but equally a strong presence in Europe, in South Africa and in Japan. – Fantastic. Amarie, give me, make the proposition for me.
When, if I’m a higher ed institution, Ian put it on the table there, right? And there’s software development I need to do. There is, you know, in today’s age, obviously, you cannot not be online.
What’s the value proposition for becoming a part of Apereo and, you know, the services that you find available, the collaboration you find available, like what are the what are the key pieces I would get? I think if you’re interested in pursuing open source and some of the projects that are within our portfolio are pretty big names,
like the Sakai LMS, for example, or CAS, which is a pretty globally and universally used authentication tool. I think the benefit of Apereo is that you come into a network,
and that’s always been the benefit of open source more generally. You work with a network of people like you to not just to use the project,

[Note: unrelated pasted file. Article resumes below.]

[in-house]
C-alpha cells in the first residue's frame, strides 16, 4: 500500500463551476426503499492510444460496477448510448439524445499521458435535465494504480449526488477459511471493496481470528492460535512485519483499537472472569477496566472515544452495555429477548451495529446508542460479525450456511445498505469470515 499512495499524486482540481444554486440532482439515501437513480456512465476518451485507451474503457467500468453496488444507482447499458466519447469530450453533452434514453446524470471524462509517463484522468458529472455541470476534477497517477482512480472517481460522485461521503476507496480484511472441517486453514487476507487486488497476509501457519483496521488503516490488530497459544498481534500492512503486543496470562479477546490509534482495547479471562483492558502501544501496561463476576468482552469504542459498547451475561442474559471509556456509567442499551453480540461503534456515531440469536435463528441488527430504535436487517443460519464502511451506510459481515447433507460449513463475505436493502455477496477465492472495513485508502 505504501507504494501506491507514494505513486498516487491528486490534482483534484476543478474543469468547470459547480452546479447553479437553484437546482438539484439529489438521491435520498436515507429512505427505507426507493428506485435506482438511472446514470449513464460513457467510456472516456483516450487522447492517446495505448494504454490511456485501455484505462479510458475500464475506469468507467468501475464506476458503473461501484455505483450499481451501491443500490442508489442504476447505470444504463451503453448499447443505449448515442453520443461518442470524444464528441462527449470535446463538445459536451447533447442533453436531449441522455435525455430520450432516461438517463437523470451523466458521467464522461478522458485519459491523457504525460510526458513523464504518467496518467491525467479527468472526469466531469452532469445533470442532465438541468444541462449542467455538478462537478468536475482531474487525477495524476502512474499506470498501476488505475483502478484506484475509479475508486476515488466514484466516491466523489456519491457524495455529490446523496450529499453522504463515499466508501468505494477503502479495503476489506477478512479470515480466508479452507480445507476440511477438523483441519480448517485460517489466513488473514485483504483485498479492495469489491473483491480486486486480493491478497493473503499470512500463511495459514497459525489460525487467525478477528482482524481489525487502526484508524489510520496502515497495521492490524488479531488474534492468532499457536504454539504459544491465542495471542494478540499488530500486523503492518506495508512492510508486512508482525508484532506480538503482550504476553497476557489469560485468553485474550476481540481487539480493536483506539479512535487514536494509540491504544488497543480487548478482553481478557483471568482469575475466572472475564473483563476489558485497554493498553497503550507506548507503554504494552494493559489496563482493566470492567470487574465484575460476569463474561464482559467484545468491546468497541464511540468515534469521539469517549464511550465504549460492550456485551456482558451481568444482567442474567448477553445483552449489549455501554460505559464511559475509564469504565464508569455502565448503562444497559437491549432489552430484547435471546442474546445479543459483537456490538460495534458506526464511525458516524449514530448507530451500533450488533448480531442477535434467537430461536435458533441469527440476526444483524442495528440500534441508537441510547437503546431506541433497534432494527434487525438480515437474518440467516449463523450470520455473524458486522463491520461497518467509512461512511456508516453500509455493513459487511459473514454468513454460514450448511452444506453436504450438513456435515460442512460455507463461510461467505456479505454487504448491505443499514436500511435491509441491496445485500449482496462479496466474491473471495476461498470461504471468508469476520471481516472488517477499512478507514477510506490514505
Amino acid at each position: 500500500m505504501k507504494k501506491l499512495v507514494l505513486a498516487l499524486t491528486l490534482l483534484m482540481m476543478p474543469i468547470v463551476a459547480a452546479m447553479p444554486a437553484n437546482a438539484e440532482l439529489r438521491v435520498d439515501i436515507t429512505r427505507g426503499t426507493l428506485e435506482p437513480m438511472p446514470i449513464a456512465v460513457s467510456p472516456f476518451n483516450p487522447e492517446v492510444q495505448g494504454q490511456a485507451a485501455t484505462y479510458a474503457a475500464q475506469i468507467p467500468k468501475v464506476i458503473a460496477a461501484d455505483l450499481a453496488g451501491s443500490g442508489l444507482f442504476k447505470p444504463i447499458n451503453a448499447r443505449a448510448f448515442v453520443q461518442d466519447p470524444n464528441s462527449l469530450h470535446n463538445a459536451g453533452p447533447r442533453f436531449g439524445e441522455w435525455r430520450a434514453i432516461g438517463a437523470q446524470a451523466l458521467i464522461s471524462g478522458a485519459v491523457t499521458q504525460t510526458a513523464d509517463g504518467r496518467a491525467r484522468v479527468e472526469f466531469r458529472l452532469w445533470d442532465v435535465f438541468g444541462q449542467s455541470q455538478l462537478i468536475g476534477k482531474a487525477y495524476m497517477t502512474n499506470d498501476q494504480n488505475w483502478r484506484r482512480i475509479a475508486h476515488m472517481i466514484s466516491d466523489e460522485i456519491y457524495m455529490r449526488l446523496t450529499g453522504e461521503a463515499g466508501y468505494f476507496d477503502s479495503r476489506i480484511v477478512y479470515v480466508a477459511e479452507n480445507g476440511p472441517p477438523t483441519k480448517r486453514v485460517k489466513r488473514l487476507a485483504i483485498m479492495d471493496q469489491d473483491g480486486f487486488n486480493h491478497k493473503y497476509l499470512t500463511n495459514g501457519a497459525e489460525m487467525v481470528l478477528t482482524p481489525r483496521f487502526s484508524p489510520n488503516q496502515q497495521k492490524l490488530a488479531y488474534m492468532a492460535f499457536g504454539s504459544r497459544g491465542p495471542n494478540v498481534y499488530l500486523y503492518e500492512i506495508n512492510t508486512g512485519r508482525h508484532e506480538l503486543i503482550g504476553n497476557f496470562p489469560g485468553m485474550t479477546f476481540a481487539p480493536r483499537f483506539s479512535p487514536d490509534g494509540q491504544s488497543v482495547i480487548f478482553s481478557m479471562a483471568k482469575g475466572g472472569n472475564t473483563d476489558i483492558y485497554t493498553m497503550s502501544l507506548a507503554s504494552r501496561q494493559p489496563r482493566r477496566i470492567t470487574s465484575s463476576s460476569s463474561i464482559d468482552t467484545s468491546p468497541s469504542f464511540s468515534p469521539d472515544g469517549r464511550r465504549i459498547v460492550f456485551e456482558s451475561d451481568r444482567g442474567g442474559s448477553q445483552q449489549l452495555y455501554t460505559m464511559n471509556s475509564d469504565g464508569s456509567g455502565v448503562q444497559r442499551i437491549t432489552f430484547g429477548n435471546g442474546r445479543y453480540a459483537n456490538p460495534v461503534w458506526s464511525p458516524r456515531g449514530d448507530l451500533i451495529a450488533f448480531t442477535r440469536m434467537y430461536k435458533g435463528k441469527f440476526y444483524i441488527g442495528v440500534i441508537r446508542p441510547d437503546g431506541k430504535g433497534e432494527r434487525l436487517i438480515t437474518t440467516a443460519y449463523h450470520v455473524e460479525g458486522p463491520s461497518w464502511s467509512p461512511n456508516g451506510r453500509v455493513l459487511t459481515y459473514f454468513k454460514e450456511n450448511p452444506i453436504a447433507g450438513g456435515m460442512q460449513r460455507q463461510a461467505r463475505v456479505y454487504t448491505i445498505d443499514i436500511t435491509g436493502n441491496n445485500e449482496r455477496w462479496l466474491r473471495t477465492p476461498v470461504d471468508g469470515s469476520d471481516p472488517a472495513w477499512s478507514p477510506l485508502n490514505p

not just to use the software, but also to develop the software. So you play an active part in ensuring your needs are met and you have far more influence. So that’s,
and the benefit of Apereo really is that it provides easy access to that community because it provides kind of infrastructure and support. And then within that community, as Ian hinted at already,
there are commercial partners as well. We tend to have an opinion of open or a kind of stereotype of open source sometimes that you have to do everything yourself. And that’s not true at all.
You can run it in the cloud and you can have a commercial partner help you support it. So within our network, we have all of those sorts of flavors, people who do that and companies who provide those services.
So it really is about networking you with a whole community of people who can help you get what you need in order to be successful. Fantastic. The obvious, you know,
you’ve mentioned a couple of parts, Sakai, and we talk about Moodle all the time, one of the biggest open source player. What other software tools,
maybe Ian, this is a good question for you, would I think about other than the LMS? Is this plugins and things that attach to an LMS or these other standalone pieces? Is this like the student information service?
Like, what other, what are the pieces to either higher education or any, any education institution think about? Well, I mean, to focus on the LMS for a moment and the ways that we have of extending the LMS,